Kimberly Hefling and Jennifer Agiesta, Washington Post, June 9, 2014
Like an eager date, Leo Smith showed up at Mount Zion First Baptist Church with a bouquet of flowers in hand.
He wasn’t seeking romance. He was seeking voters.
As the minority engagement director for the Georgia Republican Party, Smith is helping to lead an effort to recruit African-American voters in pivotal states, a priority for a heavily white party staring with uncertainty at a country that is fast becoming more black, Hispanic and Asian.
Smith and other black Republicans who are recruiting voters say there are plenty of black conservatives out there. They just don’t want to be identified publicly as conservative or Republican.
“We’re missing some people because they’re whispering, and to have people speak out loud is what we intend to do,” Smith said.
Getting African-Americans and other minority voters on board is a priority for the GOP in part because birth rates among whites are shrinking in the U.S.; racial and ethnic minorities are expected to make up a majority of Americans within about 30 years. The number of African-American voters has increased steadily: 12.9 million in 2000, 14 million in 2004, 16 million in 2008 and 17.8 million in 2012.
Few of those votes went to Republican candidates; most African-American voters do not identify themselves as Republican. Exit polls conducted for The Associated Press and the networks showed that only about 6 percent identified themselves as GOP voters in 2004, and 4 percent did so in 2008 and 2012.
Once the party of choice for blacks after slavery ended more than a century ago, the GOP says it now wants those votes back. It is spending $60 million to court black voters, and a new initiative aims to recruit 300 women and 200 minorities to run for state and local office.
The party is starting up College Republican chapters at historically black schools such as Morehouse College in Atlanta and Central State University in Wilberforce, Ohio. And on Friday, Koch Industries Inc. and the Charles Koch Foundation–run by the billionaire Koch brothers, patrons of libertarian and conservative causes–announced a $25 million grant to the United Negro College Fund, which offers financial aid to students at black colleges and universities.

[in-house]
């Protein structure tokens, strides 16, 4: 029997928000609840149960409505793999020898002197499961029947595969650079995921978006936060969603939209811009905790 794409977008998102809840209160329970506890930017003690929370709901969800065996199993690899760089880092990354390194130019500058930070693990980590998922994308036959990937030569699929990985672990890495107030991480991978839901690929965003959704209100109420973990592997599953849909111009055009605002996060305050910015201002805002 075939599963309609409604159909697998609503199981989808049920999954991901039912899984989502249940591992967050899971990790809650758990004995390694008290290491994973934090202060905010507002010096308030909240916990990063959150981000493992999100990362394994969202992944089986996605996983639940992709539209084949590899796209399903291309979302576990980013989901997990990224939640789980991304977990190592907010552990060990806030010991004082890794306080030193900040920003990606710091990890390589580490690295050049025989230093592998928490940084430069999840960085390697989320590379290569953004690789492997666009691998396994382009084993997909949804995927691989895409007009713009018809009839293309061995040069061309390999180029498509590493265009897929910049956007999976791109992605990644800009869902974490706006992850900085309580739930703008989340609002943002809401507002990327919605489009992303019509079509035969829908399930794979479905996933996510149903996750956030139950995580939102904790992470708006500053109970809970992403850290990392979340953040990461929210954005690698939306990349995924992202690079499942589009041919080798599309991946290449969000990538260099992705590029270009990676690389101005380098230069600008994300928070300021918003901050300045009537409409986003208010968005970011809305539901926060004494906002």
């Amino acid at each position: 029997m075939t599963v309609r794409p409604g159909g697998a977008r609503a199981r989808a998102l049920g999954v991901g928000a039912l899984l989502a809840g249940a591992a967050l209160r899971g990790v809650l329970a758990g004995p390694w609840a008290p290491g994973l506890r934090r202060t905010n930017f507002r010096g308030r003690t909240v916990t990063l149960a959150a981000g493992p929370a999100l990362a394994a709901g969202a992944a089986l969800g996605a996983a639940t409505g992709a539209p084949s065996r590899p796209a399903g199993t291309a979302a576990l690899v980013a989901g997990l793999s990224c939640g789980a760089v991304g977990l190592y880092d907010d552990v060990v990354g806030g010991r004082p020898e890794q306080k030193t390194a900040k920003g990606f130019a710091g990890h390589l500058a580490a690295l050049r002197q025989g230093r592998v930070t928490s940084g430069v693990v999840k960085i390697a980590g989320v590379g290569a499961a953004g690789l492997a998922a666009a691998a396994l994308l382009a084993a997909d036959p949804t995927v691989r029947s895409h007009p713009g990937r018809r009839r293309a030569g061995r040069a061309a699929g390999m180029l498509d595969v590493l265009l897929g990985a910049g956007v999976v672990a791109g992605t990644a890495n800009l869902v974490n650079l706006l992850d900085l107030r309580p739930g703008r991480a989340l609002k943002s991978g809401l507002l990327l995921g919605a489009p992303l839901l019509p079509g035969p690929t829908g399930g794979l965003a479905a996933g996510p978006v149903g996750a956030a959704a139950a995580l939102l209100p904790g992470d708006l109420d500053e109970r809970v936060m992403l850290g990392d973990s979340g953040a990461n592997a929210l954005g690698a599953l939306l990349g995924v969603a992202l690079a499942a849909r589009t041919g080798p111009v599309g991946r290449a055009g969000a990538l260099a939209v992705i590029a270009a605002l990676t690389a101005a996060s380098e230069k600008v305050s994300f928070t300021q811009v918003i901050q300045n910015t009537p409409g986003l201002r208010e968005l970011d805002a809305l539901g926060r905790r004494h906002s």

Smith, a former NAACP leader in Virginia, met up with several potential voters at Delightful Eatz, a downtown Atlanta restaurant near the Martin Luther King National Historical Site. They discussed the GOP’s pro-business message, and Smith encouraged one job-seeker who designs online courses to open her own consulting business rather than looking for employment at a company.
Black Republicans cringe when they hear vitriol from conservatives directed at President Barack Obama, or negative comments about black people coming from extremists. The challenge is to assure blacks who may lean conservative that they can publicly identify with the GOP without hurting their standing in the black community.
“Until they can rid themselves of the factions such as the tea party, it’s going to be extremely difficult to combat that kind of rhetoric to the extent that they will be able to attract African Americans to the party,” said D’Andra Orey, a political science professor at Jackson State University in Jackson, Mississippi.
Back at Mount Zion, Smith stood and waved to the largely female crowd as the pastor, Rev. John C. Hearst, acknowledged the bouquet that Smith brought. Smith had hoped that some of Georgia’s GOP candidates would join him at the church to meet voters.
None showed up.